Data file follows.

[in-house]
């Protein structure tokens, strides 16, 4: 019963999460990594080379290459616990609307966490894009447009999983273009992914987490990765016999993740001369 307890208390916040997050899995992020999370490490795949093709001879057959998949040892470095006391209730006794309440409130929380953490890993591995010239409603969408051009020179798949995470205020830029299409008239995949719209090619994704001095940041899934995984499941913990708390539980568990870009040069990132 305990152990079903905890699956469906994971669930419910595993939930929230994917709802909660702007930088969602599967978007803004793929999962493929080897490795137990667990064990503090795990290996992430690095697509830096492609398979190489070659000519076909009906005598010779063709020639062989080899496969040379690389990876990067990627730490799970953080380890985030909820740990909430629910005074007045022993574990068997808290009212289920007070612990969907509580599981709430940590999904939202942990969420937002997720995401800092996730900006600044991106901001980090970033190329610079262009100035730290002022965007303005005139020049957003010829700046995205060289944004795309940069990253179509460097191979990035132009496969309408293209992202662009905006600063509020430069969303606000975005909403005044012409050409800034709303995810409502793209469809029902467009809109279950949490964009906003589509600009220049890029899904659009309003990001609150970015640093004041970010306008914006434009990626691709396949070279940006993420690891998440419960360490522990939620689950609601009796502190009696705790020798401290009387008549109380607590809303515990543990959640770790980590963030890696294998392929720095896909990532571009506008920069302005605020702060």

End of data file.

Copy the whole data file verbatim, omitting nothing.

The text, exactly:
[in-house]
């Protein structure tokens, strides 16, 4: 019963999460990594080379290459616990609307966490894009447009999983273009992914987490990765016999993740001369 307890208390916040997050899995992020999370490490795949093709001879057959998949040892470095006391209730006794309440409130929380953490890993591995010239409603969408051009020179798949995470205020830029299409008239995949719209090619994704001095940041899934995984499941913990708390539980568990870009040069990132 305990152990079903905890699956469906994971669930419910595993939930929230994917709802909660702007930088969602599967978007803004793929999962493929080897490795137990667990064990503090795990290996992430690095697509830096492609398979190489070659000519076909009906005598010779063709020639062989080899496969040379690389990876990067990627730490799970953080380890985030909820740990909430629910005074007045022993574990068997808290009212289920007070612990969907509580599981709430940590999904939202942990969420937002997720995401800092996730900006600044991106901001980090970033190329610079262009100035730290002022965007303005005139020049957003010829700046995205060289944004795309940069990253179509460097191979990035132009496969309408293209992202662009905006600063509020430069969303606000975005909403005044012409050409800034709303995810409502793209469809029902467009809109279950949490964009906003589509600009220049890029899904659009309003990001609150970015640093004041970010306008914006434009990626691709396949070279940006993420690891998440419960360490522990939620689950609601009796502190009696705790020798401290009387008549109380607590809303515990543990959640770790980590963030890696294998392929720095896909990532571009506008920069302005605020702060």